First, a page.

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Mortgage Rates lead to fewer moves from London in 2023

The number of Londoners leaving the capital to move elsewhere in Britain dropped back sharply in 2023, following two years of near-record outmigration levels.  

Londoners are set to spend £28.7 billion on homes outside the capital this year, marking a significant 41 per cent or £20.1 billion fall from the £48.8 billion recorded in 2021 when outmigration peaked. 

The fall was driven by two factors, according to estate agency Hamptons.  


Firstly, given that fewer homes were sold nationally, London leavers are buying in smaller numbers too. The number of homes bought by Londoners outside the capital fell to 69,190 in 2023, the lowest figure in nine years and down from a peak of 100,980 in 2021. 

Secondly, the reality of higher mortgage rates mean London leavers are also spending less on their new home outside the M25.  Affordability pressures meant that the average Londoner buying outside the capital spent an average of £415,020 in 2023, £89,990 less than the £505,010 average spend last year.

Even though the number has dropped, affordability pressures have meant that the rate of London outmigration has increased over the last year and remains higher than pre-Covid.  

Londoners made up 7.7 per cent of all buyers purchasing property outside the capital in 2023, up from 7.3 per cent in 2022 and 6.8 per cent in 2019.  However, the pace of London outmigration remains lower than when it peaked at a 15-year high of 7.8 per cent in 2021.

Of the 32,090 households who sold a home in London and bought outside the capital, a record 77 per cent spent less on their new home than they sold their main residence for.  This figure has jumped from 60 per cent in 2022.  On average, movers are spending 39% less on their new home outside of London.

This releasing of equity has meant that a record number are paying cash for their new home outside the capital.  Of the households spending less on their new home in the regions, a record 81 per cent bought without a mortgage, up from just 51 per cent in 2022. 

Typically, these are older generations leaving London for a smaller home, downsizing to free up equity or clear their remaining mortgage balance in the face of higher interest rates.

These Londoners are freeing up bedrooms too. Some 41 per cent of those trading London for the regions moved to a home with fewer bedrooms, up from a low of 23 per cent in 2020 when the race for space was in full swing and buyers moved in search of larger homes.  Overall, those relocating to a smaller home made up 13,030 of the 32,090 movers leaving London this year.

In total, those trading a home in London for a cheaper home outside the capital freed up 5,210 bedrooms this year.

First-time buyers will make up a bigger share of sales nationally this year and it’s a similar story for London leavers.  

First-time buyers made up a record 30 per cent of Londoners purchasing outside the capital in 2023.  Ten years ago, they accounted for just 12 per cent.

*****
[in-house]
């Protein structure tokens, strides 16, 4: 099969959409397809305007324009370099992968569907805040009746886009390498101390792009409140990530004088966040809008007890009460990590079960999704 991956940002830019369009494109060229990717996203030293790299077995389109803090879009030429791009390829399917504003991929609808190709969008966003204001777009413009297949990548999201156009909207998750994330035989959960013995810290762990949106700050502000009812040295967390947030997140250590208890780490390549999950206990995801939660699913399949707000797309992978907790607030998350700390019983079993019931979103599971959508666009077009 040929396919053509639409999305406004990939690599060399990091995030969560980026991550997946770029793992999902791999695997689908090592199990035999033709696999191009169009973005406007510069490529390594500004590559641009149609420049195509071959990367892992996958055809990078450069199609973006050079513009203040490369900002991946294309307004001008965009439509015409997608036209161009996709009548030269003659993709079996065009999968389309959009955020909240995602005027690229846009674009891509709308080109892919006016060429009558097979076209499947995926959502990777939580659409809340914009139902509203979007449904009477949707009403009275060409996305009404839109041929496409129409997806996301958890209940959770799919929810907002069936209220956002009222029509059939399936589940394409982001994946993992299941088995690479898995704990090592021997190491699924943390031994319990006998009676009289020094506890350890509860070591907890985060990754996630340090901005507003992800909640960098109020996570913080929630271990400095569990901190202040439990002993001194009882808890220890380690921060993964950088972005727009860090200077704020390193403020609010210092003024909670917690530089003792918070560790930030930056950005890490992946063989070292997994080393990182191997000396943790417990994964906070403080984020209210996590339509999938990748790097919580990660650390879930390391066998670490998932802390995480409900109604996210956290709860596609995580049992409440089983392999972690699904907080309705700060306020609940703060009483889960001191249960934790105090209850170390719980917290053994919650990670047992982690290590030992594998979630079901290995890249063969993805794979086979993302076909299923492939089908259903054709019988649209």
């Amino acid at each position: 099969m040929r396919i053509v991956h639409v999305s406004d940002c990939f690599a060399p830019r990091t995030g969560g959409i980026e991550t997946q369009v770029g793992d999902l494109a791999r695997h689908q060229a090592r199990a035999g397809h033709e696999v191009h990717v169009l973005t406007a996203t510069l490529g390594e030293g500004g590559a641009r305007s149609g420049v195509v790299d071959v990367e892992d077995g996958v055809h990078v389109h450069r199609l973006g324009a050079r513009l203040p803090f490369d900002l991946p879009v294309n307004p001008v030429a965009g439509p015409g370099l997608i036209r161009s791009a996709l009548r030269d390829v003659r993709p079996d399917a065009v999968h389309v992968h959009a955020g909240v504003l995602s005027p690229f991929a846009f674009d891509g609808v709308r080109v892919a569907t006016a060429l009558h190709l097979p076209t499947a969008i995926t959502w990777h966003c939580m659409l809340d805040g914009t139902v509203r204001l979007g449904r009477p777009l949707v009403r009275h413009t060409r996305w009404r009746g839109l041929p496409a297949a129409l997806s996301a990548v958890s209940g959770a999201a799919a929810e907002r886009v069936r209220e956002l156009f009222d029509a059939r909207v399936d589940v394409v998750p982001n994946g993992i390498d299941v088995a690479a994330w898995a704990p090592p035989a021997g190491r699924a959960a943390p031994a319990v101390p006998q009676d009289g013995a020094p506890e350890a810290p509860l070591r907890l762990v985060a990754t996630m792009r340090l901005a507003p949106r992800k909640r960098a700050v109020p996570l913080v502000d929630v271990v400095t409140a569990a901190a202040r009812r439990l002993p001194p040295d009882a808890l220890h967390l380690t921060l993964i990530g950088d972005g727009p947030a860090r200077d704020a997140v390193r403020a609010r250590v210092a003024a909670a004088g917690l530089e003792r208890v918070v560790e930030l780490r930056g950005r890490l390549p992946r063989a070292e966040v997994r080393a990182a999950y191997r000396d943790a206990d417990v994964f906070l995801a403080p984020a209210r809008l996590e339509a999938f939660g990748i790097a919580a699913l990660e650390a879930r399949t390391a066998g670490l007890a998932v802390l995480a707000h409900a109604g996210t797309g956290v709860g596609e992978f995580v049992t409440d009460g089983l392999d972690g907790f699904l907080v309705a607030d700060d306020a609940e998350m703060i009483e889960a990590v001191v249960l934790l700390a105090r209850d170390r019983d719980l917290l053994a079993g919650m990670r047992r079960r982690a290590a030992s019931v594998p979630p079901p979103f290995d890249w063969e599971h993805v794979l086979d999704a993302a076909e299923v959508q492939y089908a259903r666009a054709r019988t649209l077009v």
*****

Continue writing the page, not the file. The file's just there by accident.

Higher rates have limited their ability to borrow, forcing them to buy in more affordable areas.  Additionally, cost of living pressures and record-breaking rental growth in the capital have also made it difficult for them to save up.                

London based first-time buyers are set to purchase 20,940 homes outside the capital in 2023, more than triple the number a decade ago (5,850).  On average, they moved a record 25.5 miles outside the capital this year, up from 20.8 miles in 2019.

Consequently, it’s the more affordable commuter areas outside the M25 that have seen the biggest rise in the ratio of London prospective buyers to locals.  Back in 2019, Londoners pretty much matched applicants from elsewhere who were looking to buy in Epping Forest.  However, Londoners now dominate the market and this year there were 3.9 would-be buyers from the capital looking to buy in Epping Forest for every would-be buyer from elsewhere.

Commenting Aneisha Beveridge, Head of Research at Hamptons, says: With only around a million homes changing hands across Great Britain this year, fewer Londoners crossed the M25 in 2023.  However, those that did tended to be downsizers or first-time buyers.  

“Downsizers, tired of London life, are looking further afield to release cash and clear their remaining mortgage balance.  Meanwhile higher mortgage rates have reduced first-time buyers’ purchasing power, pushing them to search for more affordable homes further afield.

“With mortgage rates expected to continue falling in 2024, the affordability picture should improve.  We expect this to slow the pace of London outmigration somewhat, as younger Londoners can increasingly afford to buy locally.

“Upsizers, who have sat tight in a subdued 2023 market, are likely to come back into the fold as it gets cheaper to borrow, meaning they’re likely to dominate those leaving the capital next year.”


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